One of the best things about people is that we’re all different. Each person you meet is their own individual self, complete with their own thoughts, opinions, and beliefs. We’re all part of a multicultural world, full of exciting and often surprising differences. With such diversity, helps when we all respect and understand other people’s cultures. Here are some tips on how to do just that.
The concept of culture is quite a complex one. We often use the term to refer to things like food, holidays, clothing, music, and religion, but in reality, it means far much more. Behaviours, customs, beliefs, and values, also make up culture. So, when we encounter others from backgrounds that aren’t the same as our own, the differences can be noticeable.
Know your own culture
One of the best ways to understand other people’s cultures is to first examine your own. Most of us take our background for granted, and we’re rarely challenged to evaluate it. However, it’s only through appreciating our own unique cultural makeup that we can fully appreciate others’.
What is it that you believe? What biases do you have? What behaviours define you, and would any of them seem odd or unusual to someone with a different culture? These aren’t easy questions to answer, but they’ll open your eyes to understanding other cultures. We all have our unique filter through which we view the world, and recognising that fact makes it easier to see other points of view.
Did you know? Every year on the spring bank holiday in Gloucester, England, hundreds of people take part in the Cooper's Hill Cheese-Rolling and Wake, where contestants chase a wheel of cheese down a steep hill.
It’s truly fascinating how many different cultures there are in the world. Such diversity should be embraced, and one way of doing so is by learning about some of the ones you’re interested in or that you encounter in your day to day life. Here are some ideas to help you learn:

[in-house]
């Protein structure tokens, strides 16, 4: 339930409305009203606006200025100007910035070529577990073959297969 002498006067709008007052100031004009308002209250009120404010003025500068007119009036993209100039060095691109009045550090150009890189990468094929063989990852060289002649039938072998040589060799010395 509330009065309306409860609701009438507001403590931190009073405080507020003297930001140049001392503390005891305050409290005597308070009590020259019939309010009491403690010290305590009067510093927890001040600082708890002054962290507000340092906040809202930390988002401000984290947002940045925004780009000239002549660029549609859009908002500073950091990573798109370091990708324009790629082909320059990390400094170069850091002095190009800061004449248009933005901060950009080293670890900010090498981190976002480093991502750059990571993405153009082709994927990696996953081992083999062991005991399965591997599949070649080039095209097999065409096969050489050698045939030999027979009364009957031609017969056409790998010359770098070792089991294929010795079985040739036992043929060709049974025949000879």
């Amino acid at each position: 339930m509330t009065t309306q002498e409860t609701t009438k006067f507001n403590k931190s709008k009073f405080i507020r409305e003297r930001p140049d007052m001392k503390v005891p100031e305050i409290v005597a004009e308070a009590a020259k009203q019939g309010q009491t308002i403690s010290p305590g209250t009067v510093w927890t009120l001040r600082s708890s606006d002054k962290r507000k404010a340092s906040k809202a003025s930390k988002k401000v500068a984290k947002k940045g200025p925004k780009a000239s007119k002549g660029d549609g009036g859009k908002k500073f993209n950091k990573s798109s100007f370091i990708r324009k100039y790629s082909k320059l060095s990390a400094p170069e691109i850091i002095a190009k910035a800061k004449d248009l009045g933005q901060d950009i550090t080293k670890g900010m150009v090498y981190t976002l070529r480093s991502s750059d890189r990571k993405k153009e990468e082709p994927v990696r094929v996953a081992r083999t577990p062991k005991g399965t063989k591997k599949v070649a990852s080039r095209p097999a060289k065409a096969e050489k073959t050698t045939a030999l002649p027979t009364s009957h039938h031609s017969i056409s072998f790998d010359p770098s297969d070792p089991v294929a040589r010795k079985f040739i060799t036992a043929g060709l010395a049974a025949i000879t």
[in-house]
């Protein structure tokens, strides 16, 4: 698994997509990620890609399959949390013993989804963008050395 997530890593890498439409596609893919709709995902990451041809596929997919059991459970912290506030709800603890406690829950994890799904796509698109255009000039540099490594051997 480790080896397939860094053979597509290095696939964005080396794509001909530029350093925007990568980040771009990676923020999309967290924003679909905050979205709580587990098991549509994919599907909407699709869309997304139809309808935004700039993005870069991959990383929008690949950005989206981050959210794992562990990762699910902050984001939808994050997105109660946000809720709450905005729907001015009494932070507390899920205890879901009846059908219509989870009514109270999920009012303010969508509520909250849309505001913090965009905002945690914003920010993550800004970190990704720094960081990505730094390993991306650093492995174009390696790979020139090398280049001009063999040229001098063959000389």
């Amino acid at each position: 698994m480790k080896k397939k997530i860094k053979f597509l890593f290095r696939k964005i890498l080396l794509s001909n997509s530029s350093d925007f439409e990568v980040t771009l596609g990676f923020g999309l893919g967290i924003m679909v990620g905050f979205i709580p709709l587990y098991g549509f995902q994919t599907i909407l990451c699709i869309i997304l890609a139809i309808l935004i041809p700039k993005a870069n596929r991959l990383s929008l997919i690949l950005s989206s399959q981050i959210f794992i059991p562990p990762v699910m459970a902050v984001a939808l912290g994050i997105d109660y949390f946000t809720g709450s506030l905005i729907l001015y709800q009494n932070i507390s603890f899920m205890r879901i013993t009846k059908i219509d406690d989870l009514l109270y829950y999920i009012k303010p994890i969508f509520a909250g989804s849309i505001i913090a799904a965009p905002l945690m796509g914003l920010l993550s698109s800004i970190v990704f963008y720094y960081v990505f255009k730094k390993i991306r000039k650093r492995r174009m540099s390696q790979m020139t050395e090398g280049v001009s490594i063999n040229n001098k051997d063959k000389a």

- Read. Books by authors from other countries can expand your cultural understanding. Check out Arundhati Roy to learn about India, or Haruki Murakami to learn about Japan.
- Watch movies. World cinema has a lot to offer. Check out some Korean horror movies or French comedies.
- Listen to radio shows and podcasts. Audio content is a great way to learn on the go. Check out this list of podcasts for improving cultural awareness for inspiration.
- Talk with individuals from different cultures. People are people the world over, and everyone has a story to tell.
- Travelling to other countries. ‘Travel broadens the mind’ is one of the biggest clichés there is. However, there’s also a lot of truth in it. Stepping outside of your area of familiarity gives you the chance to experience many different ways of living life. Don’t forget, when you visit another country, quite often it’s you that’s the minority, and you would want other people to respect your culture
With knowledge about new cultures, people are better able to understand where differences come from. Cultural respect comes from applying this understanding when interacting with new people.
Did you know? At the beginning of the Thai New Year, residents take to the streets with whatever water weapons they can muster for a giant water fight known as Songkran.
It’s important to realise that not everyone from one particular culture is the same. Every individual, no matter where they’re from, their background, race, religion, sexual orientation, or other factor, thinks differently. Just because one individual you’ve encountered acts one way doesn’t mean that everyone from that culture does the same.
Treat everyone you meet as an individual. Show them respect, don’t pre-judge, and give them the same opportunities as you would to anyone else.
Did you know? In Ethiopia, they use a different calendar to our Julian calendar. They calculate the birth of Jesus differently, meaning their calendar is seven to eight years behind the Julian calendar. It has 12 months of 30 days each, plus a 13th with five or six days.
Appreciate the differences
Sadly, some people are quick to be suspicious, afraid, or negative about the unknown. This can be problematic when it comes to people from different backgrounds. A much more progressive way of thinking about differences is to celebrate them. The world would be incredibly mundane if we were all the same. That’s why it’s so vital to focus on all the good that comes from different cultures.
Think about all the fantastic food, drinks, movies, music, festivals, fashion, inventions, and more that have come from people backgrounds different from your own. There’s so much that’s exciting and so many different points of view. Appreciating all of this diversity is vital to creating a society where everyone respects the different cultures of the world.
Did you know? In Japan, small gifts are often given as a way of thank you or as a sign of respect. For example, if you go on holiday, you may be expected to bring back small individually wrapped gifts for your co-workers. There is a booming business for these ‘omiyage’.